Category Networks

Just say no to the Bell-MTS takeover

Last week, Bell announced a $3.1 billion deal to takeover MTS, Manitoba’s incumbent communications company. Bell is promising a windfall to stockholders, who will see their shares purchased for $40 a piece, or 20% over the share price at the time of the announcement. For regular customers, on the other hand, there’s little to celebrate […]

#TakemymoneyBell

About a month ago or so, I turned on my Apple TV and noticed that apps for two new Canadian online video services — Shomi (jointly owned by Rogers and Shaw) and CraveTV (Bell Media) — had appeared in the user interface. The app menus are nicely integrated with the Apple TV OS, which makes […]

Get with the program, Bell

At this week’s Canadian Telecom Summit, Mary Ann Turcke gave her first public speech as President of Bell Media (Ms. Turcke formerly held the position of Group President, Media Sales, Local TV and Radio for Bell Media). The speech presented an opportunity for Bell’s management to distance itself from the unpopular views of recently-ousted Kevin […]

#newcomlaw social media archive

This past weekend, the Forum for Research and Policy in Communications held a conference at the University of Ottawa titled “Rebooting Canada’s Communications Legislation.” The well-attended event focused on the challenges facing law and policy in an environment of rapid change brought on by the Internet, and featured suggestions, insights, and analysis from many of […]

May the fourth carrier be with you

In the Berkman Center’s 2010 report on “Next Generation Connectivity,” the Harvard-based think tank classified Canada as a case of “regulatory hesitation,” due to the Canadian Radio-television and Telecommunications Commission’s less-than-enthusiastic willingness to discipline incumbent firms. This week’s release on wireless from the CRTC shows just how far we’ve come since then, but also highlights […]

Open and Equal Access for a 21st century Internet: An Open Letter to Government

In the beginning of November, CRTC Chairman JP Blais delivered a comprehensive speech to the Vancouver Board of Trade. The topic was a familiar one: trust the regulator to succeed in its quest to seek out, define, and ultimately to defend the public interest. Indeed, Mr. Blais has made his goal clear from the beginning […]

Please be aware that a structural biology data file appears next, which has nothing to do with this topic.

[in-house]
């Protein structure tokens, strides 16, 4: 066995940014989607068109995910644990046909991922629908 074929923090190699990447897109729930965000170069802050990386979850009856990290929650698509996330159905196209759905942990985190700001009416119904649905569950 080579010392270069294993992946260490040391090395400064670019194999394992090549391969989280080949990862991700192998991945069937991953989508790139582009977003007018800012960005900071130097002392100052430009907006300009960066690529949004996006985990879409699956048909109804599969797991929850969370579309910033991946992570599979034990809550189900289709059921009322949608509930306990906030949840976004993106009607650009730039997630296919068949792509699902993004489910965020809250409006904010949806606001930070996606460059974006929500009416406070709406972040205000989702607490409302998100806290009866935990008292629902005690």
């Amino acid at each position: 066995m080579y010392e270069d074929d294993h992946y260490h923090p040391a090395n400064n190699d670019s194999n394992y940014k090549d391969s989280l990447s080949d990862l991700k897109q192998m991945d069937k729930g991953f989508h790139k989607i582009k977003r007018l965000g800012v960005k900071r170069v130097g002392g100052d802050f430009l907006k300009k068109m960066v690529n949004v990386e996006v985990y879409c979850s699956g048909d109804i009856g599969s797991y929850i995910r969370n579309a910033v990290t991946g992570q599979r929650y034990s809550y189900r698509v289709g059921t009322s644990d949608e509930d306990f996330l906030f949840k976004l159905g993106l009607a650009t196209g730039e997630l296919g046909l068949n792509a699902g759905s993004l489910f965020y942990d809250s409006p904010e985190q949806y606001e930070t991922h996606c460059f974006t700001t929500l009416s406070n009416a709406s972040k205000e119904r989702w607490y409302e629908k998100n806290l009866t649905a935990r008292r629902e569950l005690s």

At Bell, Business is Good (short version)

It used to be that universal telephone service was achieved through a cross subsidy flowing from business to residential users. Businesses were heavy users of long distance services, which were provided above cost to ensure that all Canadians had access to local telephone service. That practice went out the window with the introduction of competition, […]

At Bell, Business is Good

In a bygone era of telecommunications policy, the Canadian state conferred regional monopoly privileges on companies such as Bell Canada and B.C. Tel (today Telus), and in return those companies were required to meet certain social goals, perhaps the most well known of which was universal service. Some might call this part of a “regulatory bargain.” […]

Roaming Cap raises questions

On June 19, omnibus budget bill C-31 received Royal Assent, amending (among many other things) the Telecommunications Act to include provisions capping the wholesale roaming rates carriers charge each other at no greater than last years’ retail rates. You may remember that reducing roaming rates was pegged as a government priority in last fall’s throne […]

CSPR on #CTS14

Paul Goodrick of the Canadian Spectrum Policy Research group has written an excellent article about this year’s Canadian Telecom Summit  – you should check it out. The focus was mainly on the much-touted “Regulatory Blockbuster,” and Paul’s piece puts on display his superb ability to analytically distill complex arguments. The video (along with others) is […]